Fine Motor Activities

Play to Learn - It’s through playing that children discover how things interact in their environment and develop their mental and physical skills. Most of the activities can be done with common toys and items you already have in the house.

The skills on this page are mastered between the ages of 1.5 to 6 years old. However, it is best to find the level where your child is and progress from there.

Tip: Fine motor activities, especially new ones, can be challenging and engaging. It’s important to let them explore what their hands can do before quickly jumping in to correct them or finish the task for them. Part of the learning process is making mistakes - have patience!

Water activities

  • Transfer water from one container to another using a sponge, have the child let the sponge soak the water and squeeze it out
  • Water toys
    • Squeeze animals that squirt water
    • Reuse squeezeable containers – ketchup, mustard, glue
    • Use to water plants

Picking up small items

  • Have the child use different tools – clothespins, kitchen tongs, chopsticks - to pick up items (poms, small balls, pieces of food) and transfer it into another container
  • Have child use tongs to serve dinner food including salad, pasta, bread

Opening household containers

  • Hide puzzle pieces in different containers and have the child open the containers to retrieve the pieces to put the puzzle together
  • Zip lock bag with slide zip
  • Snap zip lock bag
  • Resuse food containers
    • yogurt, cream cheese, nut containers
  • Low resistance tupperwear (thin plastic)
  • High resistance tupperwear (large, thick)
  • Twist top jars such as old spice jars
  • Backpacks
  • Suitcases
  • Purses


  • Brushing hair
    • Practice on dolls, siblings, parents
  • Opening toothpaste cap, squeezing out toothpaste
  • Bathtub playtime
    • Using squeeze toys
    • Bathtub paints
  • Shaving cream play


  • Practice with putting on and taking off clothes
  • Begin with outerwear
  • Practice with zips, ties, snaps
  • Practice with clothes that are not worn
  • Practice with a dressing doll
  • Practice with a shoe lacing board for shoe tying

TheraPutty or Play Dough

  • Manipulate Theraputty or Play Doh into various shapes or letters by rolling, twisting, pinching, pressing, using both hands when possible
  • Spell out names or make simple pictures with shapes
  • Hide coins in the putty and have child knead the putty to find them
  • Cut
  • Roll flat (with a rolling pin)
  • Smash
  • Roll into balls
  • Stamping to reveal pictures in dough

Paper and pencil

  • Connect the dots
  • Tracing
  • Coloring
  • Maze
  • Do-a-dot markers can be motivating
    • Have kids attempt to open and close twist top caps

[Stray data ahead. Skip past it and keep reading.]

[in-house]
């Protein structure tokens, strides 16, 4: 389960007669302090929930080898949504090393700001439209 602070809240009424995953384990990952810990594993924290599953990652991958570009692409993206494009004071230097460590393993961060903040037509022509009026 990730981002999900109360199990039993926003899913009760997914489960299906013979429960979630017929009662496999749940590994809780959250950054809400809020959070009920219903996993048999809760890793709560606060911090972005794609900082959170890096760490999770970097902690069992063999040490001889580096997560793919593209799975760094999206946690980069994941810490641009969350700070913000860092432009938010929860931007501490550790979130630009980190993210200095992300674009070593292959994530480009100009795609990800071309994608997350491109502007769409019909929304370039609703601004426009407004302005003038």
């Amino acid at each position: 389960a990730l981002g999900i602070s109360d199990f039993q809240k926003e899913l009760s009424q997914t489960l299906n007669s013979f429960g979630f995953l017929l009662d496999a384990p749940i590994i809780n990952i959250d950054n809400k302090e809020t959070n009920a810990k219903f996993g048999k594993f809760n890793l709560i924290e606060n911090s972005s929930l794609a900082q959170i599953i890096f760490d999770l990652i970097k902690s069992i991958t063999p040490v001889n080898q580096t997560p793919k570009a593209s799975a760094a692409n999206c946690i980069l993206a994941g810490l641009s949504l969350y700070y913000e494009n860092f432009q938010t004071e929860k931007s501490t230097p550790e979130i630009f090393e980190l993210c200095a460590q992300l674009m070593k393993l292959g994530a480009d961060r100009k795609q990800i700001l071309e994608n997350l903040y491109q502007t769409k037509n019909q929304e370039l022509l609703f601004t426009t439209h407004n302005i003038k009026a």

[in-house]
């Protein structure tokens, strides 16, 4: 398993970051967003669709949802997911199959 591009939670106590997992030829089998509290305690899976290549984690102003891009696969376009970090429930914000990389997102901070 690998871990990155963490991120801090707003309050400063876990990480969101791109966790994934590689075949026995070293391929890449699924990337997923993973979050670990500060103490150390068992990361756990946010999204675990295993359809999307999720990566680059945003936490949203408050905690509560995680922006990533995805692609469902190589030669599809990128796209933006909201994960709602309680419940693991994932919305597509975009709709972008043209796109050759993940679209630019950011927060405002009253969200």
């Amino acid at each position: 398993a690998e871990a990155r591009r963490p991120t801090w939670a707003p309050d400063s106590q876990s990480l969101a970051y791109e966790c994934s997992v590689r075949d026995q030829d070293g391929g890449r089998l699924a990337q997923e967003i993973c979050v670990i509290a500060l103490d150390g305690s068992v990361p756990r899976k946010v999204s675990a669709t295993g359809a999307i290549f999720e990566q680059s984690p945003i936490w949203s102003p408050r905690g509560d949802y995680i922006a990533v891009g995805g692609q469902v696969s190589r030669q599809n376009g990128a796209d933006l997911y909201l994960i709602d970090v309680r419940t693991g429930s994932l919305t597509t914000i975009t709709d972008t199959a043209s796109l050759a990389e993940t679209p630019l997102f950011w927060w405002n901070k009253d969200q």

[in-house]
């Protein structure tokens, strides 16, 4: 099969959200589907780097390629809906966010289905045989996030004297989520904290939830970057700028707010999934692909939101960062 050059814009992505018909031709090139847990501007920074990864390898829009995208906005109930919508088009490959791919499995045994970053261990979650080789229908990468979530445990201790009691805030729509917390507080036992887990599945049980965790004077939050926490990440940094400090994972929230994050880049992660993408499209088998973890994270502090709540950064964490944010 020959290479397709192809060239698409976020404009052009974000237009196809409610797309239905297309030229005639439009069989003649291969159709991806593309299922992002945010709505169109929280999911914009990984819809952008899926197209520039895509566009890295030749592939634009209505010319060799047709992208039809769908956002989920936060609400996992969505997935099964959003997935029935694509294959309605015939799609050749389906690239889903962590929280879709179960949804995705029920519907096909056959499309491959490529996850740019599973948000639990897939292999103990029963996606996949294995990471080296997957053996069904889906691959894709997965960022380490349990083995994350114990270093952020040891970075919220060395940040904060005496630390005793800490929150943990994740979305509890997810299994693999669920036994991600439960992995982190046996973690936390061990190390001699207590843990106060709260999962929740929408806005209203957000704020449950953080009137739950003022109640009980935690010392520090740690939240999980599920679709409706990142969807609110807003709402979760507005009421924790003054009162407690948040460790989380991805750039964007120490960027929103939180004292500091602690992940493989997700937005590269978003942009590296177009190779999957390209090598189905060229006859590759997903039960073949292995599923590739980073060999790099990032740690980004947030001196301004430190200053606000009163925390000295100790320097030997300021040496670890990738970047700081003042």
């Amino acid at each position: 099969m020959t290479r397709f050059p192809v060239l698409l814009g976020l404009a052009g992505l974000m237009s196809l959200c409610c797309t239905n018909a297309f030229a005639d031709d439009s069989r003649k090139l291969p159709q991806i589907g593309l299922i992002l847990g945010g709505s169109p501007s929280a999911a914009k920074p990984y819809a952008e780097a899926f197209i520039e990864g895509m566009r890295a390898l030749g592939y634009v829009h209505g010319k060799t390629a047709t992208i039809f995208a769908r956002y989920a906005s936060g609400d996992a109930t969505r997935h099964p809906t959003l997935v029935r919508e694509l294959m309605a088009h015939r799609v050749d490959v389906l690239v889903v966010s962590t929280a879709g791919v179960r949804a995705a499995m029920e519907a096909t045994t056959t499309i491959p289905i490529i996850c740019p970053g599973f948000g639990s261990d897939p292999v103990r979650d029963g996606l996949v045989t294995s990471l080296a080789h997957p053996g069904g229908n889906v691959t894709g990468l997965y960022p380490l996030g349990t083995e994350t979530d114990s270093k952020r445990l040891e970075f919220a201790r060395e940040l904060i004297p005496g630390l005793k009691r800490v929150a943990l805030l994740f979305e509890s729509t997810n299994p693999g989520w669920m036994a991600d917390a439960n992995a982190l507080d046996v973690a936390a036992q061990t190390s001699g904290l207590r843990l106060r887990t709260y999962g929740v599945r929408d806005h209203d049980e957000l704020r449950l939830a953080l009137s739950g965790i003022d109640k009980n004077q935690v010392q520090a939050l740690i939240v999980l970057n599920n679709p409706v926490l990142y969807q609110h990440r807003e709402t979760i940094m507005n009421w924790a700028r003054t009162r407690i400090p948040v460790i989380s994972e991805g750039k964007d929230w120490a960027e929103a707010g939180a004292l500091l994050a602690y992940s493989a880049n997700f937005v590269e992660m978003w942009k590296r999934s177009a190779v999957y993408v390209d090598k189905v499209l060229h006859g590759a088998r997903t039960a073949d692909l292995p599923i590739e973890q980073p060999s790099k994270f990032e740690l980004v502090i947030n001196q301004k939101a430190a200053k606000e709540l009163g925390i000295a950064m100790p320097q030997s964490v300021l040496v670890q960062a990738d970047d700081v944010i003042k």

• Use shortened, thickened, writing utensils to promote mature grasp
    • Broken crayons
    • Shortened pencils
    • Thick pencils
    • Pencil grips
    • Cotton balls or q-tips for painting/coloring

Cutting activities

  • Start with straight lines, progress to gentle curves, progress to wide angles, progress to 90 degree angles, progress to < 90 degree angles, progress to zig zags
  • Start with a thicker line, about ½ inch, progress to thinner lines
  • Use construction paper to increase stability
  • Use thicker paper/cardboard for hand strength
  • Use different mediums for hand strength and tactile (touch) awareness
    • Play Dough
    • Putty
    • Construction paper
    • Fruits, vegetables, meats
  • Use a visual cue (sticker) to prompt which side of scissor faces up when cutting


  • Pop tubes
  • Interlocking blocks (Legos, Lincoln Logs, etc.)
  • Stackable blocks
  • Rubix cube


  • Lacing beads
  • Start with pipecleaner
  • Progress to shoelace
  • Lacing shoes
  • Lacing board
  • FiloBoard
  • Kids Needlepoint


Cooking helps promote tactile (touch) tolerance and awareness, builds hand strength, develops the ability to grade pressure and precision of movements

  • Spooning items into containers
    • cupcake batter, peanut butter on to celery, transferring leftovers into tupperware
  • Kneading
    • Bread, muffins, cookie mix
  • Cutting soft foods with safe knife and supervision
    • Fruits, Sandwiches, Pancakes
  • Measuring ingredients
    • Flours, Liquids, Semi-soft items like ice-cream, yogurt, jams
  • Opening closing food containers
    • Tupperwear, Twist-off liquid containers, pop-tops
  • Peeling fruits
    • Banana, Orange
  • Spreading butters, jams

Tongs and tweezers

  • Sorting - beads, poms, small toys
    • Sort by color, size, shape
  • Use a variety of tongs - anything that can open and close
    • Animal tongs, tweezers, tea sifter, scissor tongs
  • Use kitchen tongs to serve food
    • Salads, pastas, cut up meat

Board Games

  • Uno - have them shuffle, deal and collect cards
  • Jenga - finger isolation and grading pressure
  • Pictionary - holding a pencil for writing, turning pages
  • Operation - grading force and precise fine motor movements
  • Hungry Hungry Hippos - Hand strength and endurance, forearm stabilization, develops palmar arches


Fine Motor Milestones (Grasping and Hand Skills)
Cutting Progression